It is unusual for children to have significant physical disability, such as walking difficulties, around the time of diagnosis. Physical disability usually increases more slowly in children than in adults but, as symptoms began at an early age, specific levels of disability are generally reached at an earlier age than for people whose symptoms began in adulthood.
It is natural to be concerned about your child’s future and to wonder how much MS may affect their life. Many children with long term conditions live very fulfilling lives that include going to university, having a good job and a family. Try not to worry too much about what might happen or assume that MS will have an effect on some particular aspect of their life. This time and energy could be spent in a more positive way on something that is important right now.
How is childhood MS treated?
MS is a life long condition. At present, there is no cure for MS but there are good options to manage it well. Drug treatments, therapies and other management techniques can make a difference but having a healthy lifestyle also plays a part.
Sometimes an ongoing relapse is treated with steroids at a high dose, either as a pill or through a drip, but only for a few days. This calms the immune system and can speed up recovery. However, the amount of recovery will be the same with or without steroid treatment.
Disease modifying drugs (DMDs) are a group of drugs which can reduce the number and severity of relapses. There is also some evidence that they can slow down the progression of the disease which is usually measured as a build-up of disability over time.
11 drugs are licensed for use in adults in the UK. Each of the drugs has different characteristics such as how often they are taken, how well they work, possible side effects, any particular risks associated with the drug, any tests or monitoring required and how they are given (a pill, self-injected or by infusion through a drip).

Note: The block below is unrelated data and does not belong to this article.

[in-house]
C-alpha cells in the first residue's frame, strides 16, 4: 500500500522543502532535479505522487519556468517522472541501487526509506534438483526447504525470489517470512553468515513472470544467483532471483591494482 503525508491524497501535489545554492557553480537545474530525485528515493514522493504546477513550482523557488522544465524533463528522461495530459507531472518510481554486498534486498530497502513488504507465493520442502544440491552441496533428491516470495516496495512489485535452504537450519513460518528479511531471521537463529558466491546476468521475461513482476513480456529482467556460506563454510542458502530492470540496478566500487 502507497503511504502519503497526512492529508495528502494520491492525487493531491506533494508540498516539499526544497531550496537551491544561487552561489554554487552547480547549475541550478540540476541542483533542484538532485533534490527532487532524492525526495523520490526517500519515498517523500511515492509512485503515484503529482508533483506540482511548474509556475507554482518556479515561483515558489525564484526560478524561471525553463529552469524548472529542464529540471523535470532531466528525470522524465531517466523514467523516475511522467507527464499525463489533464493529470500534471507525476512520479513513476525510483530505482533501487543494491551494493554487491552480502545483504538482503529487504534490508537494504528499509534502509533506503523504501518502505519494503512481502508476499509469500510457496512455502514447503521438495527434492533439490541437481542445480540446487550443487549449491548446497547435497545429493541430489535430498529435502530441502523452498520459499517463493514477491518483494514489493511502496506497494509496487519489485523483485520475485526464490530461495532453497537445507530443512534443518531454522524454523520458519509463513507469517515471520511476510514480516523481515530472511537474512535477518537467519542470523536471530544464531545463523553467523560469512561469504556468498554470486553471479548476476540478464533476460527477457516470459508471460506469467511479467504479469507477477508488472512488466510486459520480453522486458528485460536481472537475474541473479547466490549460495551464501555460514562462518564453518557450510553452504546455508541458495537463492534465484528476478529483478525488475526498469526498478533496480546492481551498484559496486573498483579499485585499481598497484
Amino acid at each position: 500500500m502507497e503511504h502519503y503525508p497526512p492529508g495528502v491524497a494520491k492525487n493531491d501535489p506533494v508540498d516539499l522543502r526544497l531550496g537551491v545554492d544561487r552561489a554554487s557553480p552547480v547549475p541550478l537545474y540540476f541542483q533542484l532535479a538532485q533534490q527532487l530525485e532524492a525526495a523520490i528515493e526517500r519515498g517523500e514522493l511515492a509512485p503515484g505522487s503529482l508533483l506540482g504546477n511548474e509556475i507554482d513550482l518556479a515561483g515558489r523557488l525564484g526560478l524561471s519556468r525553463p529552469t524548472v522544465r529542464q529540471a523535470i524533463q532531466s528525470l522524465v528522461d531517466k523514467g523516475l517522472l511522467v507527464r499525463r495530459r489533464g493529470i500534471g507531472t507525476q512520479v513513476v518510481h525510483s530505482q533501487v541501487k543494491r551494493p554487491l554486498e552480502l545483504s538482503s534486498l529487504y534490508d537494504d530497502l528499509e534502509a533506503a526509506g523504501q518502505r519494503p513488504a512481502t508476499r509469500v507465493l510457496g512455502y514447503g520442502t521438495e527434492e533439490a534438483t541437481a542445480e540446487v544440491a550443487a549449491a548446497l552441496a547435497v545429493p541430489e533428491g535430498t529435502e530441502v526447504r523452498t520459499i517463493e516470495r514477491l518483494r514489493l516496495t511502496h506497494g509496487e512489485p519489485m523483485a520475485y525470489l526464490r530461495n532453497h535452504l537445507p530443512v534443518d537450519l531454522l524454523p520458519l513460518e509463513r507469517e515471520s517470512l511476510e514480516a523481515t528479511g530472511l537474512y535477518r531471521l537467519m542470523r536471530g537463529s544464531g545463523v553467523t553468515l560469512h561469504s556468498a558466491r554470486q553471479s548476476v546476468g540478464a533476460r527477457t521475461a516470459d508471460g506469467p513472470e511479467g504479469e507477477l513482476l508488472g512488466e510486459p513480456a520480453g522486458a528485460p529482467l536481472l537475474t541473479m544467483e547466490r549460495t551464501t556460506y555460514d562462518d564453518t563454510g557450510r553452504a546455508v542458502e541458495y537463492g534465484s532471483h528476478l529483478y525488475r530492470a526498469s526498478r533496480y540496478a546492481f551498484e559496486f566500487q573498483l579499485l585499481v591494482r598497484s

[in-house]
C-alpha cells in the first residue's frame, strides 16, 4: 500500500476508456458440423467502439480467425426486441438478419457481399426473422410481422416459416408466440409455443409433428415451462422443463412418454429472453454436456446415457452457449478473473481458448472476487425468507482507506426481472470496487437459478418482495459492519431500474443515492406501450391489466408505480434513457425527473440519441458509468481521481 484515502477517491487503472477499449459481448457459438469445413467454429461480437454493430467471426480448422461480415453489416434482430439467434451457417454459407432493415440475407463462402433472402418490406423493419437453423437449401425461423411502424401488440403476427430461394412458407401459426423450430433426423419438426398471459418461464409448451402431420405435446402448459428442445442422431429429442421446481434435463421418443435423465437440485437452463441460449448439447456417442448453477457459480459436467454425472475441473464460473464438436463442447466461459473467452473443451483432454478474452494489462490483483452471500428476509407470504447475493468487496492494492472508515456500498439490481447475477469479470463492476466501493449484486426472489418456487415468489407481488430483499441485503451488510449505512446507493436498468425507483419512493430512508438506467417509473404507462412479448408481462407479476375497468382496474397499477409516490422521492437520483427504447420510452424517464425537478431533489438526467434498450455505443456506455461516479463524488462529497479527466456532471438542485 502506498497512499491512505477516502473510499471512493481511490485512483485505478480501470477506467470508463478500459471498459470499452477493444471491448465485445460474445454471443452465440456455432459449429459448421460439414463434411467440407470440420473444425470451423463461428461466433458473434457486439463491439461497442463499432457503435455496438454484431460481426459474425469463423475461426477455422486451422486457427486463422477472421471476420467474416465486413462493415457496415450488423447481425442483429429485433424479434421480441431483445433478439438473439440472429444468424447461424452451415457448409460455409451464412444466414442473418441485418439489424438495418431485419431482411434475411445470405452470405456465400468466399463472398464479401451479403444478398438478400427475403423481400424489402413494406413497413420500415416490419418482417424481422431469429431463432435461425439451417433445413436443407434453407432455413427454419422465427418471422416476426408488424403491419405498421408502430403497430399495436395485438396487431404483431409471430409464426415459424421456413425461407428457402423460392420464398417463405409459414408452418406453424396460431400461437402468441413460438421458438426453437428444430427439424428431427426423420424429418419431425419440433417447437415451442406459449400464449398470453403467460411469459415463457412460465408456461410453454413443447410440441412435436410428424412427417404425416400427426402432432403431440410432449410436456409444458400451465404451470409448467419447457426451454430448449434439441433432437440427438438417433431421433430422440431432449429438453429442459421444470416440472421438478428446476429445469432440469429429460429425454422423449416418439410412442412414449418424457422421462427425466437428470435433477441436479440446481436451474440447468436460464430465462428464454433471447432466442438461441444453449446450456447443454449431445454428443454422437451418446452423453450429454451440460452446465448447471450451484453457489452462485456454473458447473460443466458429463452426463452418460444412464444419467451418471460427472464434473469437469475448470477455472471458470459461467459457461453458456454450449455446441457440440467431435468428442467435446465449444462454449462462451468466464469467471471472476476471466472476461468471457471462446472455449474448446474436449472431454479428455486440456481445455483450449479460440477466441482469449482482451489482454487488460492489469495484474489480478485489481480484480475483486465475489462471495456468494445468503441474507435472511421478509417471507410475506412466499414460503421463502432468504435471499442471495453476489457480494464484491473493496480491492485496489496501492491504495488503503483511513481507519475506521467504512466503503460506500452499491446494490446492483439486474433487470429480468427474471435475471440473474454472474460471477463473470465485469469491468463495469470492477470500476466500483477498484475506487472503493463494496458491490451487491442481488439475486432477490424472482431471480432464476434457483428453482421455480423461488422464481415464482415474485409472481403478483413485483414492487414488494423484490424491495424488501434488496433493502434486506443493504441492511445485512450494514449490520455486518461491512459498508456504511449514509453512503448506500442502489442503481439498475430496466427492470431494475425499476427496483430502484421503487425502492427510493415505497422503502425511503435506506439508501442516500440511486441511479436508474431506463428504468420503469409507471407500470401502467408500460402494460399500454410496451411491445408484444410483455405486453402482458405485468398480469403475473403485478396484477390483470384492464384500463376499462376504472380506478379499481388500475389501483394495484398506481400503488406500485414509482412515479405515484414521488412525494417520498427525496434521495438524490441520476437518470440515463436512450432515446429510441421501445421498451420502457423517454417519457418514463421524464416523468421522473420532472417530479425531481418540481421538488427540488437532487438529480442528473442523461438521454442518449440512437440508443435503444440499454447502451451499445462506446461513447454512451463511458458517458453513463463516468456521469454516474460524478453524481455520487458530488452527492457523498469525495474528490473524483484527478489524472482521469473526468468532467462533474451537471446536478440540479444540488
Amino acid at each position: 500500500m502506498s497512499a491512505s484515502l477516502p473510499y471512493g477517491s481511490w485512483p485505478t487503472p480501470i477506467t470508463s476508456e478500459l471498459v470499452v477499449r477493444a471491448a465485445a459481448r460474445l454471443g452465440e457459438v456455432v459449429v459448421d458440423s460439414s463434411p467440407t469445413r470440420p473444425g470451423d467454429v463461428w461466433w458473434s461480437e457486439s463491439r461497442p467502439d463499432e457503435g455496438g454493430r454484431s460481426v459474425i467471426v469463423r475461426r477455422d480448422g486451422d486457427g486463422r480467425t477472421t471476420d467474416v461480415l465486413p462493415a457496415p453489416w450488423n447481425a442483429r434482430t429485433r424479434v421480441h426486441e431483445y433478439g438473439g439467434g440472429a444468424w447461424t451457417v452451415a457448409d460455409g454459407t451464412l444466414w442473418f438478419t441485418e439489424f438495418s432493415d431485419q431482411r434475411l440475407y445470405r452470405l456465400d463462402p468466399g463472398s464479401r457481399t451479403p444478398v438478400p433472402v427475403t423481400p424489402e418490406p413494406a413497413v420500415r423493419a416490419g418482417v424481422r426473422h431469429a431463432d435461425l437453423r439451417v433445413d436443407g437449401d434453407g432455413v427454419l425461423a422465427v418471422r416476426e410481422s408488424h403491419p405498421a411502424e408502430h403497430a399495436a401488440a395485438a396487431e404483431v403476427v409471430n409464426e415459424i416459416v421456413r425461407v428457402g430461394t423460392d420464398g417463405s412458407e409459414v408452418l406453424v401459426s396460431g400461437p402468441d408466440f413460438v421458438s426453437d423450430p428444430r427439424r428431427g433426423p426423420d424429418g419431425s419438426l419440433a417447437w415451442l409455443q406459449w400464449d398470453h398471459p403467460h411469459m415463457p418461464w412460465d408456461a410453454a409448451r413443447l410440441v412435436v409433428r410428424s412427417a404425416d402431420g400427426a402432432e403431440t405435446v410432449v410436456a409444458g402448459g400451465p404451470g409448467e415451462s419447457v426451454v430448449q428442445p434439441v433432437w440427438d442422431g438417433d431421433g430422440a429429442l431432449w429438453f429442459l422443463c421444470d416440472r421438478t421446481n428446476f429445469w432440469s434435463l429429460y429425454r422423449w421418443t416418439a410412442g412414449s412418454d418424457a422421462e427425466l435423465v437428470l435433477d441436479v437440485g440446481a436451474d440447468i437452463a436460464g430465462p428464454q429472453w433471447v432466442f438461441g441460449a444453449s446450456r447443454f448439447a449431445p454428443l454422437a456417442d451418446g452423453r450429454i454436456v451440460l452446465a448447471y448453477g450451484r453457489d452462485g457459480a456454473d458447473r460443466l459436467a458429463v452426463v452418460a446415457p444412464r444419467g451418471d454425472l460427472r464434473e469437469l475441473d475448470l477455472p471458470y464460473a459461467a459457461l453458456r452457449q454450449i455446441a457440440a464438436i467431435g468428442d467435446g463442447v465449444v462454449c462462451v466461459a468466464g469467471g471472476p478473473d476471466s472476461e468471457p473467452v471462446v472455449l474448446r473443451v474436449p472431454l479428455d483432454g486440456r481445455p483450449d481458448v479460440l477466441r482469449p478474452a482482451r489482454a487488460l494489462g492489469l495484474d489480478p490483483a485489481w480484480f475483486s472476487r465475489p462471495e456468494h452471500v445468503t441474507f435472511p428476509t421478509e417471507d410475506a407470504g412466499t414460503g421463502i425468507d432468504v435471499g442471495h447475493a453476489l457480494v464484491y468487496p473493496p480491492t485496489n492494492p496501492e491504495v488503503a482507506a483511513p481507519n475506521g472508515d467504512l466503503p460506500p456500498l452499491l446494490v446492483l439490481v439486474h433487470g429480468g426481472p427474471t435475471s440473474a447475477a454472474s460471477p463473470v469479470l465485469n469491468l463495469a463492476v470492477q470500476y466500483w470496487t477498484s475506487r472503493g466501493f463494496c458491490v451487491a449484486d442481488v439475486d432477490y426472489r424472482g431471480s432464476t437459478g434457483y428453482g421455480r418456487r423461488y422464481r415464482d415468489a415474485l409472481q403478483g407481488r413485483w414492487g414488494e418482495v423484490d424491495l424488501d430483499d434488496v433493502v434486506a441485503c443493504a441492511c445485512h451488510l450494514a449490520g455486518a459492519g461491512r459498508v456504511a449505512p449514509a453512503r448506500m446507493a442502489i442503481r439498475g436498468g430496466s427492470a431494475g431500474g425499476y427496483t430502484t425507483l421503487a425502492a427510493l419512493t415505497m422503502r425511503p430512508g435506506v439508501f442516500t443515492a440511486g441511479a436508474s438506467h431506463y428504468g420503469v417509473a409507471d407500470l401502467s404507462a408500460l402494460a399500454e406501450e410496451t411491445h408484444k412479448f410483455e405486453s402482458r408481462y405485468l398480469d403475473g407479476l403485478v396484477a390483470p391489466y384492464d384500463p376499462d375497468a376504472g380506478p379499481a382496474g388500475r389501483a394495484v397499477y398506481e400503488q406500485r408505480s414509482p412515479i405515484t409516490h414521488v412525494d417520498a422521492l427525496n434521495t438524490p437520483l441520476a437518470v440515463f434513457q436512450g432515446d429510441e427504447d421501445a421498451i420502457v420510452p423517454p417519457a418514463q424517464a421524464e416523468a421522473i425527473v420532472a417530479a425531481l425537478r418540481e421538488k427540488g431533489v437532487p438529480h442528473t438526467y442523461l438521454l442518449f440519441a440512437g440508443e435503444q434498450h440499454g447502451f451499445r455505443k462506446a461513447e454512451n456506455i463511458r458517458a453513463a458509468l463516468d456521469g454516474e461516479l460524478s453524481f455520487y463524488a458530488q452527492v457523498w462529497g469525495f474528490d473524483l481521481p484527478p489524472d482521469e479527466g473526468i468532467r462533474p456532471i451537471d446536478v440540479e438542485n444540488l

Copaxone and the beta interferon group of self-injected drugs have been licensed for some years and have been widely and successfully used to reduce relapses in children with MS. Children diagnosed with clinically isolated syndrome may also be offered one of these treatments. Children may be started on a low dose which is increased gradually over four to six weeks.
There are other disease modifying drugs which have been licensed more recently. They may be offered to children especially as some of them are pills which can be easier to take than the self-injected drugs.
It is important that the drug is taken as recommended by the doctor and that doses are not missed. It can take six months or longer to know if the treatment is working but, if not, a switch to another drug may be recommended.
In 2015, the Association of British Neurologists (ABN), updated their guidelines for the prescribing of DMDs. They recommended that young people aged between 16 and 18 are treated according to their guidelines and that children under 16 should be assessed and treated in specialist clinics, preferably under a combined team that includes adult and paediatric neurologists with a specialist interest in MS.
It is important that children receive treatment for their symptoms so that they can be as well as possible. For some symptoms, drug treatment may be suggested but other approaches may be recommended instead of, or alongside, drug treatments. Health professionals who may be involved include:
- occupational therapists who may run fatigue management programmes
- neuropsychologists who can assess any cognitive symptoms, liaise with the school and suggest ways to manage difficulties with thinking due to MS
- Counsellors or clinical psychologists who can discuss the impact of MS on daily life and how to deal with it. They can suggest ways to manage any anxiety, depression or complex feelings about being diagnosed with MS
- Physiotherapists who can help with walking difficulties or problems with balance or tremor
It is important that children with MS have a healthy way of life as it will make it easier for them to deal with any relapses or symptoms if they are as well as possible. This includes eating a balanced diet, getting some exercise and managing stress as well as possible plus taking part in activities with family, friends and at school. Your MS team can support you by making suggestions.
What support is there for children with MS and their families?
It is important to be open to discussing the effects of MS symptoms with your child. Together you can think through what would be helpful and access the support available. Your child should be allowed to give their own viewpoint and to attend meetings, for example with the school, whenever possible.
Paediatric MS services in the NHS